Raining in the Mountain: Scrolling, by David Bax
King Hu’s 1979 Raining the Mountain was shot in and around the stunning Bulguksa Buddhist temple in the verdant South Korea countryside. A lengthy renovation of the temple had only been completed a handful of years prior and it would later go on to be named a UNESCO World Heritage site. Hu’s story (he also wrote the screenplay) does pay some respect to the Buddhist religion and those who practice it faithfully but, for the most part and to the film’s benefit, he uses the beautiful, sprawling and varied location as an unendingly interesting backdrop for his fleetfooted schemers and killers to run around and interact with.
During the Ming Dynasty, a few high-ranking men of society gather at a temple to help the respected, aged abbot (Kim Chang-Gean) choose a successor from among the ranks of monks who live on the grounds. There are political machinations as men like General Wang (Tien Feng) and Esquire Wen (Sun Yueh) work the angles to get their favored monks the nod. But there are also ulterior motives to the visit, as Wen has brought along a hired thief, White Fox (Hsu Feng), disguised as his concubine, to steal a priceless scroll from the temple’s locked library when no one’s looking.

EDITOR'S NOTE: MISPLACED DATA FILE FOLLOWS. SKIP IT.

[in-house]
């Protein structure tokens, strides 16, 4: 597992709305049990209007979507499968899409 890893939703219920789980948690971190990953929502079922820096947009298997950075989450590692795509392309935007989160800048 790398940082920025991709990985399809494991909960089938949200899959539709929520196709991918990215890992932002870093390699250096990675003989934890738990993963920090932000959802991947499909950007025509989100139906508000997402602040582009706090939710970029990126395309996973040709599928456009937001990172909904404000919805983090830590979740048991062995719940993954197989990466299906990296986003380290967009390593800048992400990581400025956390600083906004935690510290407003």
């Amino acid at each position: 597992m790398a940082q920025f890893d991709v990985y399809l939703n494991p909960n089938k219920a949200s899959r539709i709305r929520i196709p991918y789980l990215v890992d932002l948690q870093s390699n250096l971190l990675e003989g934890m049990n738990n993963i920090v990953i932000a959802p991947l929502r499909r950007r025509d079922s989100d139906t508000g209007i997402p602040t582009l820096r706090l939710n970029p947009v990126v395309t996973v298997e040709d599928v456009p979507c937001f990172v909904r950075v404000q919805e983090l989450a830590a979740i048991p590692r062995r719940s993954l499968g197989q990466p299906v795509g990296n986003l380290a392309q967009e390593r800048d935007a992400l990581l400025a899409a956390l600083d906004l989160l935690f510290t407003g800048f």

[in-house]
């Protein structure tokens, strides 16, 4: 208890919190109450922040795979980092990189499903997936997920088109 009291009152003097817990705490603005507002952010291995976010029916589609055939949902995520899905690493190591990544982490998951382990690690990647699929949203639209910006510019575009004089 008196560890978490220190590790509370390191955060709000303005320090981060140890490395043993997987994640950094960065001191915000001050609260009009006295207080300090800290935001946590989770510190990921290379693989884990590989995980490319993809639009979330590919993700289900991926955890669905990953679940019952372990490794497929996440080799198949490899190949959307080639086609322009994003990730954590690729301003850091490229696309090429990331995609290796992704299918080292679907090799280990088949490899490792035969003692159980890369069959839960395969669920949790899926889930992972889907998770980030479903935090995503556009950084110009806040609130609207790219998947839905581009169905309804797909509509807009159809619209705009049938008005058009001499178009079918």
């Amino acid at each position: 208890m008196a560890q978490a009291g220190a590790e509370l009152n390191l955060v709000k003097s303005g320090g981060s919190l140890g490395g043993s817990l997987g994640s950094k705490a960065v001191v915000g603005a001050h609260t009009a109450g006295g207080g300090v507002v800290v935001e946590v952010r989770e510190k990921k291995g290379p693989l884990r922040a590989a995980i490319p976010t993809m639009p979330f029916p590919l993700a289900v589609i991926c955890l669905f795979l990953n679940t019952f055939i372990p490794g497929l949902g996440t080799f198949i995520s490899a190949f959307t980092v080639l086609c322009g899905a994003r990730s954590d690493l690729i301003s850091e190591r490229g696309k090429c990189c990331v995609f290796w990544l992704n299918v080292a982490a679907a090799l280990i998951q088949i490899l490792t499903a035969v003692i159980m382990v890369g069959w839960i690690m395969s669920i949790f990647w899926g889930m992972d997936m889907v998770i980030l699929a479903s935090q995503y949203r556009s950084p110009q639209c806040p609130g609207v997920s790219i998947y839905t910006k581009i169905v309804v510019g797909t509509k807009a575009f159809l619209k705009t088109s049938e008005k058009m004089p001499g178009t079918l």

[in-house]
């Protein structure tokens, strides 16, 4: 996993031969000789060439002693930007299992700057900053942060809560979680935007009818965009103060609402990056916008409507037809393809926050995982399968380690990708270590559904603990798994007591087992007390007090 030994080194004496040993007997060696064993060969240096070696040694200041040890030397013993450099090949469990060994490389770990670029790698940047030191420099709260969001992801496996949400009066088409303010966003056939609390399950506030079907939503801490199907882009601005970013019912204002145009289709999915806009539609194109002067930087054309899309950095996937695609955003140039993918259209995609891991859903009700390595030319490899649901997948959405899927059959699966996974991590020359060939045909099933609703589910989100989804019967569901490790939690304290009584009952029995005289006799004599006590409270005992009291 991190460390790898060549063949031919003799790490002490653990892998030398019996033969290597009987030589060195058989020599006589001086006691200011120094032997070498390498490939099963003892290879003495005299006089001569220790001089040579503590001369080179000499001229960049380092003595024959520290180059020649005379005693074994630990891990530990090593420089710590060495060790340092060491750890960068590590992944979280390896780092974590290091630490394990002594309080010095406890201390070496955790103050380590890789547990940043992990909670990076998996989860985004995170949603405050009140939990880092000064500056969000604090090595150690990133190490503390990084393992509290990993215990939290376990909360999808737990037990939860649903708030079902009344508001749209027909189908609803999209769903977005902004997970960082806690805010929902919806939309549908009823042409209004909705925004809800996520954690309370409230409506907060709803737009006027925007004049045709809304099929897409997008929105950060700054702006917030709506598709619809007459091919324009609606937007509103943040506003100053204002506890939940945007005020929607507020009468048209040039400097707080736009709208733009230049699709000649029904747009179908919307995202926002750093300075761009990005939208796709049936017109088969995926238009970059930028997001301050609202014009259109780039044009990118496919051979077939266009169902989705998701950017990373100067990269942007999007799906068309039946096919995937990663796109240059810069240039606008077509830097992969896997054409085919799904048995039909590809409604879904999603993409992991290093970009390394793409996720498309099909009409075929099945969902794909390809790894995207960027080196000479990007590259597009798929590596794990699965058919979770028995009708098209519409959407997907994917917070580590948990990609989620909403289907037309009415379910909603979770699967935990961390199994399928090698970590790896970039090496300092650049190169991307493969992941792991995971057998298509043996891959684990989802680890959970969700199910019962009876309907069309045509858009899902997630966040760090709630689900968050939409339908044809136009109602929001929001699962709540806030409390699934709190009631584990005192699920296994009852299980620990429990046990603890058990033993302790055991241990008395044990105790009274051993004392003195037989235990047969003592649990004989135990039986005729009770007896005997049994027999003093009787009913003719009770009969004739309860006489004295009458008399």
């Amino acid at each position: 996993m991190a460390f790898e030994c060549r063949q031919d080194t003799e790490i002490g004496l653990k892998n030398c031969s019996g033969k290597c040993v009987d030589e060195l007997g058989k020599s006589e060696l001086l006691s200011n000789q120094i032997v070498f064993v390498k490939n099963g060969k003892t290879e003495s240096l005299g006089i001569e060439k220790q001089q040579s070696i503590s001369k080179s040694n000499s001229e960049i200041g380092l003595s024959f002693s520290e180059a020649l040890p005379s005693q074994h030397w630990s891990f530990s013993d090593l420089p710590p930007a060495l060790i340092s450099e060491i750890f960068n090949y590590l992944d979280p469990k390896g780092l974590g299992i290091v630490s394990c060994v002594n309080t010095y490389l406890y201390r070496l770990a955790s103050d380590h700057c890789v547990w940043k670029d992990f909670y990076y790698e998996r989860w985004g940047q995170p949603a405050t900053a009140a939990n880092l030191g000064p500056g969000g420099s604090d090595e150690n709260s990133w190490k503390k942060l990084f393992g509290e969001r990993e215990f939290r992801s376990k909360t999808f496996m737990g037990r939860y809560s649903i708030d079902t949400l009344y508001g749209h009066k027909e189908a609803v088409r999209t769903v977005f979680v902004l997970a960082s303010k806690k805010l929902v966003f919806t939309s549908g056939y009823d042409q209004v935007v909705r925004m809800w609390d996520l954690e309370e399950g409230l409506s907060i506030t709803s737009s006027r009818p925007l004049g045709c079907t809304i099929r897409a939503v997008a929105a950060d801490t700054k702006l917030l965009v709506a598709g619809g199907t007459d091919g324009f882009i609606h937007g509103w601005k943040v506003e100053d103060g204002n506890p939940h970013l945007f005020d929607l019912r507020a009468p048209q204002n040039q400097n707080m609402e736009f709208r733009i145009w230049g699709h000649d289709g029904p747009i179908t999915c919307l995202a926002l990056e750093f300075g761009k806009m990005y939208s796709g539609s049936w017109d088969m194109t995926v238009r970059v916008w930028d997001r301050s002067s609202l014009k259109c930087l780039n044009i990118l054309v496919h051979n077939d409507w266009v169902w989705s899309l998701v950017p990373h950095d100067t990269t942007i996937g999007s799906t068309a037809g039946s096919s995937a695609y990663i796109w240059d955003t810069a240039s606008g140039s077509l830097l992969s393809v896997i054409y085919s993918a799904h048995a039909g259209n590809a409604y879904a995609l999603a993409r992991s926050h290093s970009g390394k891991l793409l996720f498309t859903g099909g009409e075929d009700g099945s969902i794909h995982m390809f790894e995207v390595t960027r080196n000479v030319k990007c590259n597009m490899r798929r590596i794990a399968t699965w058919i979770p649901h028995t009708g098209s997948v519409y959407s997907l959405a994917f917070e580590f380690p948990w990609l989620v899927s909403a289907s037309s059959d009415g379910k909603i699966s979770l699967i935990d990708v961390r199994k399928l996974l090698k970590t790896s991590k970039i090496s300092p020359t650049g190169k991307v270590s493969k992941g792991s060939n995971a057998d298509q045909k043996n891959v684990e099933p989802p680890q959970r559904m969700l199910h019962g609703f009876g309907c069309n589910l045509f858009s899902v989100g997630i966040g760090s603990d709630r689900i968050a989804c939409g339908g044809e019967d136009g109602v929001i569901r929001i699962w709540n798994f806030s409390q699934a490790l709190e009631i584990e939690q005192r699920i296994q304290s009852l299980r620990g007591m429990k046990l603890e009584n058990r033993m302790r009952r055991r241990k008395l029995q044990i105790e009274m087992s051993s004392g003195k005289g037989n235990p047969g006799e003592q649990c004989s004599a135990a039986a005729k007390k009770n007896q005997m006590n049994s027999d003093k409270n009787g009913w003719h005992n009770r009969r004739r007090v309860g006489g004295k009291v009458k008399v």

Film Movement is releasing a restored Raining in the Mountain in virtual cinemas. Taken mostly from the original negative and a handful of supplemental prints where needed, the picture looks crisp enough that some shots may as well have been taken yesterday.
That’s not the same as saying the movie looks fantastic, only that the restorers did a good job. Actually, much of cinematographer Henry Chan’s lighting is flat and functional with a look that would have been suited to the television fare of the time. On the other hand, Chan and Hu (best known for classics like A Touch of Zen and Dragon Inn) excel at framing and blocking, moving the camera gracefully but only when called for.
Much of Raining in the Mountain feels as effortlessly swift and meticulous as White Fox herself, darting and leaping unseen through the temple on her way to the scroll room. For healthy stretches of screen time, this is a heist movie, with long, tense, hushed sequences of people engaged in dangerous sneakery.
But, of course, Hu is best known as a director of wuxia films like those mentioned above. Raining in the Mountain is economical with its action, doling out quick skirmishes here and there. But that’s only on the way to its finale, a killer, full-on wuxia set-piece featuring numerous skilled fighters bounding, slashing and kicking through a picturesque forest. It’s so good it’s practically a spiritual experience.